November 2016, driving along the Smoky Valley road, K-4, west of Marquette, Kansas. The farmhouse rests on a limestone foundation. It is not much bigger than a one-car garage, and not a big car at that. It has a cellar. The house is two story, two rooms on each floor, sleeping rooms upstairs. The wallpaper is faded. The stairs are a wreck. Much of the second floor has fallen in. Otherwise, one is impressed by the fact that the house stands tall and erect.
Those who lived here Are long gone They left not a thing behind But a couple of words on a tire To inquiring people, An unfriendly thought, That says no hunting You ought to keep moving along
Still the door flaps in the wind It speaks and says, come in And there is no one about To say keep out, so
Let me ask,
‘Tis no difficult task to walk in And, if the house is open To the wind and the rain, Why not me?
Assumptions are the termites of knowledge and the death of learning.
Saper Vedere, Leonardo da Vinci’s phrase is translated as “to know how to see.”
Leonard would be shocked at such a hasty assumption. Knowledge is something arrived at over years, after a careful course of study. And even then it must be applied to the context of the study, the history of the times and the meaning of the author.
“Learning how to see” seems more apropos of the phrase and closer to Leonardo’s intent.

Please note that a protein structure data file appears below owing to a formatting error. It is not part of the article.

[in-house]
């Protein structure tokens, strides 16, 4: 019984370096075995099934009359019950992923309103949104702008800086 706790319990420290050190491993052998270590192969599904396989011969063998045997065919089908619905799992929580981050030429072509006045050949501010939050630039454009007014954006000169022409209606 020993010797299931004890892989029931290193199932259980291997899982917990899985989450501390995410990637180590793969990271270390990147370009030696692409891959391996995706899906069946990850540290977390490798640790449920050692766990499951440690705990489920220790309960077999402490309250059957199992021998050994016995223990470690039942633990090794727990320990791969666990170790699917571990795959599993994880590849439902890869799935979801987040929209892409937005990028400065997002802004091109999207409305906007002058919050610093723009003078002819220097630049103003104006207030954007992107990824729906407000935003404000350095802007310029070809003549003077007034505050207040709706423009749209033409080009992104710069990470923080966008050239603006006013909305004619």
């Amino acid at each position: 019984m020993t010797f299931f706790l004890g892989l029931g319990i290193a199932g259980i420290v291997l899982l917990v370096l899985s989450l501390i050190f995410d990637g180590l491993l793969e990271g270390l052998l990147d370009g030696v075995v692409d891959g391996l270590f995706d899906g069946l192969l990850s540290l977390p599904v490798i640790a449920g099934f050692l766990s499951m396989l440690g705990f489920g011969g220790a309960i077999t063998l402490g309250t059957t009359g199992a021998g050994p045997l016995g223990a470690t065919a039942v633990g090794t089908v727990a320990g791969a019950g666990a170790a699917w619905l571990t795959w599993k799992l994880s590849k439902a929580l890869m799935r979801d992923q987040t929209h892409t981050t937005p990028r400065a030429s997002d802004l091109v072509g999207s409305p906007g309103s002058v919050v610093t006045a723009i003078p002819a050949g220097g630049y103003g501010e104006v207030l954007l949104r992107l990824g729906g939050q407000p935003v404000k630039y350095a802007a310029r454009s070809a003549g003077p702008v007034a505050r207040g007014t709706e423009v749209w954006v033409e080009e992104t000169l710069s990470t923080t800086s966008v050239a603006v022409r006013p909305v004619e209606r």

I would not be so presumptuous as to believe I could see as Leonardo. His was a gift. An ability to perceive without assumption. To see and to learn something that others failed to see. Something we still are looking for in Mona Lisa’s eyes and in her smile.
Five hundred years later, Camille Pissarro put it beautifully:
Heureux ceux qui voient de belles choses dans les endroits modestes où d’autres ne voient rien.
Camille Pissarro 1893
Blessed are they who see beauty in life’s little things where others see nothing.
Quite nice, don’t you think?
Then again I have also seen Pissarro’s phrase begin with:
“Bienes soit ceux-la…”
Happy or blessed, is there a difference?
Words, words, words, what do they mean? Perhaps only Mona Lisa knows and she is not speaking, and rightly finds it quite amusing.
This quote is presented as the first image of the classic 1933 film King Kong.
And the prophet said: “And lo, the beast looked upon the face of beauty. And it stayed its hand from killing. And from that day, it was as one dead.” – Arabian proverb
This is the story of Kong, a giant ape, who is taken by millionaire entrepreneur Carl Denham from his island home in southeast Asia to New York City where he is billed by Denham in a Hollywood-type spectacle as the “The Eighth Wonder of the World.”
Kong has previously been smitten with the beauty of Ann Darrow (Fay Wray) on the island. Now in New York and restrained by steel bands and chains, Kong escapes and rampages through the city looking for his femme fatale. Finding her, he grabs her from her hotel room and scales the Empire State Building. He places Ann on a ledge and four bi-planes attack him shooting at him while Ann watches from the ledge. Kong is able to destroy one plane, but mortally wounded, eventually falls to his doom, 102 flights below.
In the last lines of the film, a police lieutenant and Carl Denham discuss Kong’s demise.
Police Lt.: Well, Denham, the airplanes got him. Carl Denham: Oh no, it wasn’t the airplanes. It was beauty killed the beast.
The line is often erroneously quoted as “t’was beauty killed the beast.”